Corruption was a problem among police, and authorities took measures to combat it. Although the government’s Internal Control Service investigated and referred for prosecution a significantly higher number of police officers during the year than in 2013, courts convicted few of them.

The government made efforts to address widespread reports that police sometimes accepted bribes in return for not issuing citations or not entering personal information into crime databases. Police installed camera systems in police patrol vehicles, and officers refused bribes more often, citing the increased surveillance. The government also carried out a national public awareness campaign against bribery. The implementation of an automated system to manage traffic citations also reduced opportunities for corrupt practices by traffic police.

The Albanian State Police Economic Crime and Corruption Section investigated corruption cases. The section had a limited capacity for undercover investigations and surveillance, hampering its investigations. Other agencies, including tax and customs authorities and state auditors and regulators, also performed anticorruption investigations. Investigative leaks, real and perceived political pressure, and a haphazard reassignment system hampered their efforts, as well as those of the State Police. The European Commission reported that the State Police increased the number of corruption cases it referred for prosecution between October 2013 and March 2014 by 16 percent, compared with the same period in 2012-13.

Corruption also remained a problem in educational institutions, including public universities. Many students complained that teachers demanded bribes to pass courses, making it difficult for some students to obtain higher education.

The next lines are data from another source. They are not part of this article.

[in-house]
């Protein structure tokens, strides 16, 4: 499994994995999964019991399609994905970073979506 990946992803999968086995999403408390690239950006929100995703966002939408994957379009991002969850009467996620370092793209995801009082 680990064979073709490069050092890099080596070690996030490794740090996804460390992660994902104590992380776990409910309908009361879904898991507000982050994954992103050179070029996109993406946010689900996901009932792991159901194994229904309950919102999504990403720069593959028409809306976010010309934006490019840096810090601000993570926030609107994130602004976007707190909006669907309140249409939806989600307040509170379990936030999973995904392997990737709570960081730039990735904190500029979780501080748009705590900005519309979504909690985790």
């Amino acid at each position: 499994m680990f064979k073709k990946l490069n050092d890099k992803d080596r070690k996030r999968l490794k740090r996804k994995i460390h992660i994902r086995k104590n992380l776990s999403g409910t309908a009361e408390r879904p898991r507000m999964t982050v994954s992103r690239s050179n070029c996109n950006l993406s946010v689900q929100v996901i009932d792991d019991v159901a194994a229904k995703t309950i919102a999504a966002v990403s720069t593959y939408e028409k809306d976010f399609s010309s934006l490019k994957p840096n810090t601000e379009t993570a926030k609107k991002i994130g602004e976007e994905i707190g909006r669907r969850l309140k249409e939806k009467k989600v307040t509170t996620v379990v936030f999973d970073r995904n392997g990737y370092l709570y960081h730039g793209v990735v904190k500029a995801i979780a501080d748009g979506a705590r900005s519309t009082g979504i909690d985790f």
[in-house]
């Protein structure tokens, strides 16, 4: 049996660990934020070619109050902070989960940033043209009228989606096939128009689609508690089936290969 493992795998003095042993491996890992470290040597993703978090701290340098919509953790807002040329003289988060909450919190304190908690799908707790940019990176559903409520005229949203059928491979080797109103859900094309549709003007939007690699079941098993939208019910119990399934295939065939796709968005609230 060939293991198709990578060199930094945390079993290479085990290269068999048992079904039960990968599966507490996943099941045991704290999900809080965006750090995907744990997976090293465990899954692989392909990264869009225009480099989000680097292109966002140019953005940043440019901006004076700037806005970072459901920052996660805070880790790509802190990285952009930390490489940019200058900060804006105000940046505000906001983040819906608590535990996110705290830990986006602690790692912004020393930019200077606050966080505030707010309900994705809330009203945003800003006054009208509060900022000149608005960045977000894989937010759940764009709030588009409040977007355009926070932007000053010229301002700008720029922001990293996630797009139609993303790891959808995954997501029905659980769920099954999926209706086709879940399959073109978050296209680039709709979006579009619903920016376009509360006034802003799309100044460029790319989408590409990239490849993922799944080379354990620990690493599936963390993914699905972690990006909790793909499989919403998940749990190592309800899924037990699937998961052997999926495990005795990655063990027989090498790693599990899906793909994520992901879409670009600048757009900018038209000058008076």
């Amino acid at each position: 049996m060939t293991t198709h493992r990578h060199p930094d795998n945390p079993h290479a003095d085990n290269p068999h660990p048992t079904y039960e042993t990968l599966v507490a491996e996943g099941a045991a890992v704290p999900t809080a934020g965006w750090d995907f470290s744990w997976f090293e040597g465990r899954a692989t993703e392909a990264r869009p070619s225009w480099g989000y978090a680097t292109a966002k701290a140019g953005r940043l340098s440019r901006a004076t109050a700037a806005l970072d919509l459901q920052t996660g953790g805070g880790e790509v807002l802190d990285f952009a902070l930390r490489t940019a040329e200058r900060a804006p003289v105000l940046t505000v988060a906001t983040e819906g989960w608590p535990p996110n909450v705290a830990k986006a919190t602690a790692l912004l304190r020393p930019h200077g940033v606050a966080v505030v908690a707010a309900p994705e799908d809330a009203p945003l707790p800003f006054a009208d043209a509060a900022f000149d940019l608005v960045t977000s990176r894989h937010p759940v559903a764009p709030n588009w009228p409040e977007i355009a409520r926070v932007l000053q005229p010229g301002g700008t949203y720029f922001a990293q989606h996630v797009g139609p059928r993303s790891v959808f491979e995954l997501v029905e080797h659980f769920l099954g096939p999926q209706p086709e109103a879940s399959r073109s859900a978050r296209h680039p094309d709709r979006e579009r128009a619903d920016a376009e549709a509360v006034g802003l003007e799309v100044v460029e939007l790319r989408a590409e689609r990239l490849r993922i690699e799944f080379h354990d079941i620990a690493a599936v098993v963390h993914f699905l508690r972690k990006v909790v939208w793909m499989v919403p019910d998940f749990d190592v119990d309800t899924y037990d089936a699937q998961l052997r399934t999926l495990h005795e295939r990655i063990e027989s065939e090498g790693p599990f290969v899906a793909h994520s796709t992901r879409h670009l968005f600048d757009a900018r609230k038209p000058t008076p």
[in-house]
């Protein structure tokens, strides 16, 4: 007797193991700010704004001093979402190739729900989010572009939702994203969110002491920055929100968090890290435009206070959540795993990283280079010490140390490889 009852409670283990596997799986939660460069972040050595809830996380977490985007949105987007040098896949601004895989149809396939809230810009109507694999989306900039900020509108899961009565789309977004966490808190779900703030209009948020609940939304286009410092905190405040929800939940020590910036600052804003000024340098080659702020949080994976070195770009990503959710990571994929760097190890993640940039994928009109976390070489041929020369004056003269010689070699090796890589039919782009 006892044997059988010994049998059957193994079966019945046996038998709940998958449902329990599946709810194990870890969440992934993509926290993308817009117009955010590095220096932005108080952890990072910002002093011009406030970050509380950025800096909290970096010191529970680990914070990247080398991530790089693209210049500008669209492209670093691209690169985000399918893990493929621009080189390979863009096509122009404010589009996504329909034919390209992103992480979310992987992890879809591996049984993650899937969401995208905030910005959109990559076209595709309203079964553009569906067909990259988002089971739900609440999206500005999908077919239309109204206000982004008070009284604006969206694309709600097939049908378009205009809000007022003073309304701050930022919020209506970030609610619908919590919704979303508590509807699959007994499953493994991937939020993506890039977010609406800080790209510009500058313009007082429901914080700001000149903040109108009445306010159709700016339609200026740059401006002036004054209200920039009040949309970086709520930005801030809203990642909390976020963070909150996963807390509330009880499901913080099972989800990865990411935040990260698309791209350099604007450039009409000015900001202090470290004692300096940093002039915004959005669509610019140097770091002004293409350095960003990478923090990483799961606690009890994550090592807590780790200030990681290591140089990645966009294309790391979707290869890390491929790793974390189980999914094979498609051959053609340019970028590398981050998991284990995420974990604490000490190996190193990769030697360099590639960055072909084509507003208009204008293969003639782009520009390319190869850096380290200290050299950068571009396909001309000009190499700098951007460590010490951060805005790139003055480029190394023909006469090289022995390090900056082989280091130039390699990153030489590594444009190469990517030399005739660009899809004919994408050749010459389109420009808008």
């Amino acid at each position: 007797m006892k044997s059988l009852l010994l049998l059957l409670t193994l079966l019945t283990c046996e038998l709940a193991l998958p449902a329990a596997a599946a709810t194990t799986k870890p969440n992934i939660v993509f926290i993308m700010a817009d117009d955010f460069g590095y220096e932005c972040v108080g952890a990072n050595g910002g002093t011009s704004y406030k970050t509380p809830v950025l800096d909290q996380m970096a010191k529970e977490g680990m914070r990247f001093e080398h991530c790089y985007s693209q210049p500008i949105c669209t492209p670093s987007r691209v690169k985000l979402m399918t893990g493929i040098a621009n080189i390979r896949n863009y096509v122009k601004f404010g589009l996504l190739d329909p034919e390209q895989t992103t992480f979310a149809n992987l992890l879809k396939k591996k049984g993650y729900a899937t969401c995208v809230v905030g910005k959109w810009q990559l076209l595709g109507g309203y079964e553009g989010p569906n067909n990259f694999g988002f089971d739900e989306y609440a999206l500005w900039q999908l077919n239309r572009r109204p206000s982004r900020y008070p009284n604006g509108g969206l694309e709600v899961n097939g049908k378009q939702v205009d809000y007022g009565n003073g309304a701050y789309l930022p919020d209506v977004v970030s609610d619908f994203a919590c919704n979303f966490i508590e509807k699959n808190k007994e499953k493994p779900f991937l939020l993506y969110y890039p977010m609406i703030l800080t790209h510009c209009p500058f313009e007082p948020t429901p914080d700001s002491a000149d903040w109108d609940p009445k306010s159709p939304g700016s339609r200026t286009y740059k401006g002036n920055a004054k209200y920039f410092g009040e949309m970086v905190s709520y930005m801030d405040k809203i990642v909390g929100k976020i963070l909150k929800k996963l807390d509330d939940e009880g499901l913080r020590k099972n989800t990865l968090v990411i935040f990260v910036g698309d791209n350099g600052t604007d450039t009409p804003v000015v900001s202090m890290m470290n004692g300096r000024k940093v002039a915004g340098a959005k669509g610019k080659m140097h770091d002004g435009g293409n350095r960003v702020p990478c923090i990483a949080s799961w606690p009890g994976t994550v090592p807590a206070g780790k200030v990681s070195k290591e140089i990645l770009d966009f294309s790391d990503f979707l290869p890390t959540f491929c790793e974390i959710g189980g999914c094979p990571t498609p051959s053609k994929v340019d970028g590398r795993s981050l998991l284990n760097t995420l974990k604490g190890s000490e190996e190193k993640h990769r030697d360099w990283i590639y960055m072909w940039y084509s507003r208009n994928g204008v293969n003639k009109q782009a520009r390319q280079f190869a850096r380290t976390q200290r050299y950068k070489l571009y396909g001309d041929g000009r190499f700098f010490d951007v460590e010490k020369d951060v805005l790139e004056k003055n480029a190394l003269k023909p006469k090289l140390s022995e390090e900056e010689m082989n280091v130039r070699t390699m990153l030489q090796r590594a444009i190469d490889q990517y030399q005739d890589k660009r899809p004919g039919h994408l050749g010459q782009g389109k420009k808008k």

The Office of the Prosecutor General, working through JIUs, handled prosecutions. There were eight JIUs in the nation’s largest cities. They made significant progress in pursuing low-level public corruption, but prosecution of higher-level crimes remained elusive due to investigators’ fear of retribution, a general lack of resources, and judicial corruption. The government increased the number of anticorruption prosecutors in regional prosecution offices during the year. The European Commission reported that convictions at district courts decreased by 8 percent, whereas convictions at appeals courts increased by 81 percent in the period October 2013-March 2014, compared with the same period in 2012-13.

In June responsibility for corruption cases involving high-level government officials, as well as judges, prosecutors, justice officials, and locally elected representatives, was transferred to the Serious Crimes Prosecution Office and the serious crimes courts.